We become what we worship. A couple of observations: Number 1 the seal, trumpet and bowl judgments (we just looked at the middle one), but the seal, trumpet and bowl judgments are woven together. They’re entwined. Some compare them to a spiral staircase; others to Russian nesting dolls, where the next judgment is embedded in the last one. Schreiner calls this “recursive retelling, [each time] from a different perspective.” And that’s why it can be so confusing. If you read the seal, trumpet, bowl judgments chronologically, a lot of this sounds familiar but different. It’s because one is embedded in the other, and they build on each other. That’s why you’re going to see similar stuff coming in chapter 15 and 16 that we saw here in 8 and 9.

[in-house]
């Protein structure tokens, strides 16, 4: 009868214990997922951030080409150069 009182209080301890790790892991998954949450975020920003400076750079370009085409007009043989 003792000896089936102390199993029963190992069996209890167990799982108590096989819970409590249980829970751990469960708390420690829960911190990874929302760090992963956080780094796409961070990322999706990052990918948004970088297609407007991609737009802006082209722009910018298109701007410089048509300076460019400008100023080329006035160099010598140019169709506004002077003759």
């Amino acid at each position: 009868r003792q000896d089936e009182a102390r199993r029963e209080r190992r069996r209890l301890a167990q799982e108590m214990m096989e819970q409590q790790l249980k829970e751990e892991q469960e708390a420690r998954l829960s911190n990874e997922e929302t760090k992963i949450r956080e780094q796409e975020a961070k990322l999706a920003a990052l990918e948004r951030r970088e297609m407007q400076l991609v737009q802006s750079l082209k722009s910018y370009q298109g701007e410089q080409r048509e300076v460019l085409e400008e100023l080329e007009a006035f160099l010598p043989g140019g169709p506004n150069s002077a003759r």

Number 2. The seal, trumpet and bowl judgments are intensifying. Even though there’s a repetition, there is a building. The seal, a quarter of the earth was affected, killed; trumpet, a third; and the bowl judgments, all the earth. You see this building to the point leading up to a new heaven, a new earth.
Number 3, the judgments are similar to the Exodus plagues. Let me show you a couple of comparisons of these, the Exodus plagues. If you look at the trumpets in Revelation (trumpet judgments) and the plagues in Egypt, they both had hail, fire, sea to blood/Nile to blood, water undrinkable, darkness, locusts, death angels and firstborn die. What is that telling us? At the time, Egypt was the most powerful nation in the world. If anyone had the resources to dominate and prosper, Egypt did. What did God go after? The resources. What do you do when the things you trust in collapse? Revelation 8 and 9 is showing that, not just in one country but globally, when the things we depend on most are not dependable.